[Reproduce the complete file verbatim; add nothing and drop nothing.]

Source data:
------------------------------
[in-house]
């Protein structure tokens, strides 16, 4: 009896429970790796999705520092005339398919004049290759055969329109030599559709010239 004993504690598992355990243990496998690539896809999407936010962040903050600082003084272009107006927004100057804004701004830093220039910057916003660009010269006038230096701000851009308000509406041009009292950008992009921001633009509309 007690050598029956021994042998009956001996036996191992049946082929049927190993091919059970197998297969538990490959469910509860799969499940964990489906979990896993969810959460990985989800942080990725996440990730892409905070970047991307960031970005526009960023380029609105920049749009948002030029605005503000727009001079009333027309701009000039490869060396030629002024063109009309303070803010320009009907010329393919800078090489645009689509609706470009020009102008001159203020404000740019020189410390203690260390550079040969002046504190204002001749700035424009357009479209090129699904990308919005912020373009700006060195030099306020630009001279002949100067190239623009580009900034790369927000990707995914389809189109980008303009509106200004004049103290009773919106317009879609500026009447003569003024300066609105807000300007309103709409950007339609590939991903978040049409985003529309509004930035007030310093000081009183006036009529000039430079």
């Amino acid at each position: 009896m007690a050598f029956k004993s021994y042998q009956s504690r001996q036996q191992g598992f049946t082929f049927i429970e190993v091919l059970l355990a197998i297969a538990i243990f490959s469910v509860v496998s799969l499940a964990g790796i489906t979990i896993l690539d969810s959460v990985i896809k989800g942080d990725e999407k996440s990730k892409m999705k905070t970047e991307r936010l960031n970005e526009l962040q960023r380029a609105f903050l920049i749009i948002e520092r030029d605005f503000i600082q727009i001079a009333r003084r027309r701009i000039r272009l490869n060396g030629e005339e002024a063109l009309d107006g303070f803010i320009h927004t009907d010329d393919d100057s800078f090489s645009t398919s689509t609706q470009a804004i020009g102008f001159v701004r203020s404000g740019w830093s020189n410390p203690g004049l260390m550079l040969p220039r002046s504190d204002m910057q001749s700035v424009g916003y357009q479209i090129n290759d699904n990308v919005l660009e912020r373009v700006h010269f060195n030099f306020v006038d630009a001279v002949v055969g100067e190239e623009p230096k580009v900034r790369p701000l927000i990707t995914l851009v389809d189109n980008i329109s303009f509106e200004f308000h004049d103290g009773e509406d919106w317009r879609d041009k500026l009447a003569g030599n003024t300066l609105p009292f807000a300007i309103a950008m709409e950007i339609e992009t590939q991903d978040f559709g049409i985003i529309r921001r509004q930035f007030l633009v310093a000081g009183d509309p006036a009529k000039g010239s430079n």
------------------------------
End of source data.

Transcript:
[in-house]
């Protein structure tokens, strides 16, 4: 009896429970790796999705520092005339398919004049290759055969329109030599559709010239 004993504690598992355990243990496998690539896809999407936010962040903050600082003084272009107006927004100057804004701004830093220039910057916003660009010269006038230096701000851009308000509406041009009292950008992009921001633009509309 007690050598029956021994042998009956001996036996191992049946082929049927190993091919059970197998297969538990490959469910509860799969499940964990489906979990896993969810959460990985989800942080990725996440990730892409905070970047991307960031970005526009960023380029609105920049749009948002030029605005503000727009001079009333027309701009000039490869060396030629002024063109009309303070803010320009009907010329393919800078090489645009689509609706470009020009102008001159203020404000740019020189410390203690260390550079040969002046504190204002001749700035424009357009479209090129699904990308919005912020373009700006060195030099306020630009001279002949100067190239623009580009900034790369927000990707995914389809189109980008303009509106200004004049103290009773919106317009879609500026009447003569003024300066609105807000300007309103709409950007339609590939991903978040049409985003529309509004930035007030310093000081009183006036009529000039430079």
């Amino acid at each position: 009896m007690a050598f029956k004993s021994y042998q009956s504690r001996q036996q191992g598992f049946t082929f049927i429970e190993v091919l059970l355990a197998i297969a538990i243990f490959s469910v509860v496998s799969l499940a964990g790796i489906t979990i896993l690539d969810s959460v990985i896809k989800g942080d990725e999407k996440s990730k892409m999705k905070t970047e991307r936010l960031n970005e526009l962040q960023r380029a609105f903050l920049i749009i948002e520092r030029d605005f503000i600082q727009i001079a009333r003084r027309r701009i000039r272009l490869n060396g030629e005339e002024a063109l009309d107006g303070f803010i320009h927004t009907d010329d393919d100057s800078f090489s645009t398919s689509t609706q470009a804004i020009g102008f001159v701004r203020s404000g740019w830093s020189n410390p203690g004049l260390m550079l040969p220039r002046s504190d204002m910057q001749s700035v424009g916003y357009q479209i090129n290759d699904n990308v919005l660009e912020r373009v700006h010269f060195n030099f306020v006038d630009a001279v002949v055969g100067e190239e623009p230096k580009v900034r790369p701000l927000i990707t995914l851009v389809d189109n980008i329109s303009f509106e200004f308000h004049d103290g009773e509406d919106w317009r879609d041009k500026l009447a003569g030599n003024t300066l609105p009292f807000a300007i309103a950008m709409e950007i339609e992009t590939q991903d978040f559709g049409i985003i529309r921001r509004q930035f007030l633009v310093a000081g009183d509309p006036a009529k000039g010239s430079n």